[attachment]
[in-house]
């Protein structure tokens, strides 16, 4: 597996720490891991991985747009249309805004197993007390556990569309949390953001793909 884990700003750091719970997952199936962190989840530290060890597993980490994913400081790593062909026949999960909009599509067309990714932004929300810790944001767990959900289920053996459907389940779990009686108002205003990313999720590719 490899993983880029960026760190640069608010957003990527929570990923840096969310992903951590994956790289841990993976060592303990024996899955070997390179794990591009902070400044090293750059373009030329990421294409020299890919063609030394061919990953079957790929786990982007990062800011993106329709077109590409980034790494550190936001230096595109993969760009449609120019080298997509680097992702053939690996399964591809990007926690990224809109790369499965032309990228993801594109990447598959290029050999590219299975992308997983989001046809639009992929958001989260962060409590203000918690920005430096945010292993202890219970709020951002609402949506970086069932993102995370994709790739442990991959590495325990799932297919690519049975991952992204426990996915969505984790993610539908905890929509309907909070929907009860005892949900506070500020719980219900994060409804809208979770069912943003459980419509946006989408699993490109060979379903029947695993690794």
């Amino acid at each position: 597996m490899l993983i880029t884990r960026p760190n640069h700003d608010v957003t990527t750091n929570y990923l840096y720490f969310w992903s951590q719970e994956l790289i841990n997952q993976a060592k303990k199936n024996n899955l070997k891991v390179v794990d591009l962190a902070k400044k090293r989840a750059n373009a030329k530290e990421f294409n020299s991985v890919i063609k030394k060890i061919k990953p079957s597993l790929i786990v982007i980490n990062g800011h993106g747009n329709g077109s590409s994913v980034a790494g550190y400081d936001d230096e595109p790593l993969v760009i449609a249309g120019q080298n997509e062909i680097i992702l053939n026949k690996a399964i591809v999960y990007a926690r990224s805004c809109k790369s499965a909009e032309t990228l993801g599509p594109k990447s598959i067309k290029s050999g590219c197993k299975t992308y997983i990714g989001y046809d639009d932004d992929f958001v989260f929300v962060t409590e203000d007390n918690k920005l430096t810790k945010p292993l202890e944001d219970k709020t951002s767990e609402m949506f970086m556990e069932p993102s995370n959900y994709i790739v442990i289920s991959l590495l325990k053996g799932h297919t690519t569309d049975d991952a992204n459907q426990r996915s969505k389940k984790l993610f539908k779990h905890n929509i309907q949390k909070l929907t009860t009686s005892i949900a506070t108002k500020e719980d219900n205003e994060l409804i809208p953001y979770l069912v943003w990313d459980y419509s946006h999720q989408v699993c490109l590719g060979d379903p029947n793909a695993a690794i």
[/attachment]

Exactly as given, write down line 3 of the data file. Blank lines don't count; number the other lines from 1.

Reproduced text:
């Amino acid at each position: 597996m490899l993983i880029t884990r960026p760190n640069h700003d608010v957003t990527t750091n929570y990923l840096y720490f969310w992903s951590q719970e994956l790289i841990n997952q993976a060592k303990k199936n024996n899955l070997k891991v390179v794990d591009l962190a902070k400044k090293r989840a750059n373009a030329k530290e990421f294409n020299s991985v890919i063609k030394k060890i061919k990953p079957s597993l790929i786990v982007i980490n990062g800011h993106g747009n329709g077109s590409s994913v980034a790494g550190y400081d936001d230096e595109p790593l993969v760009i449609a249309g120019q080298n997509e062909i680097i992702l053939n026949k690996a399964i591809v999960y990007a926690r990224s805004c809109k790369s499965a909009e032309t990228l993801g599509p594109k990447s598959i067309k290029s050999g590219c197993k299975t992308y997983i990714g989001y046809d639009d932004d992929f958001v989260f929300v962060t409590e203000d007390n918690k920005l430096t810790k945010p292993l202890e944001d219970k709020t951002s767990e609402m949506f970086m556990e069932p993102s995370n959900y994709i790739v442990i289920s991959l590495l325990k053996g799932h297919t690519t569309d049975d991952a992204n459907q426990r996915s969505k389940k984790l993610f539908k779990h905890n929509i309907q949390k909070l929907t009860t009686s005892i949900a506070t108002k500020e719980d219900n205003e994060l409804i809208p953001y979770l069912v943003w990313d459980y419509s946006h999720q989408v699993c490109l590719g060979d379903p029947n793909a695993a690794i």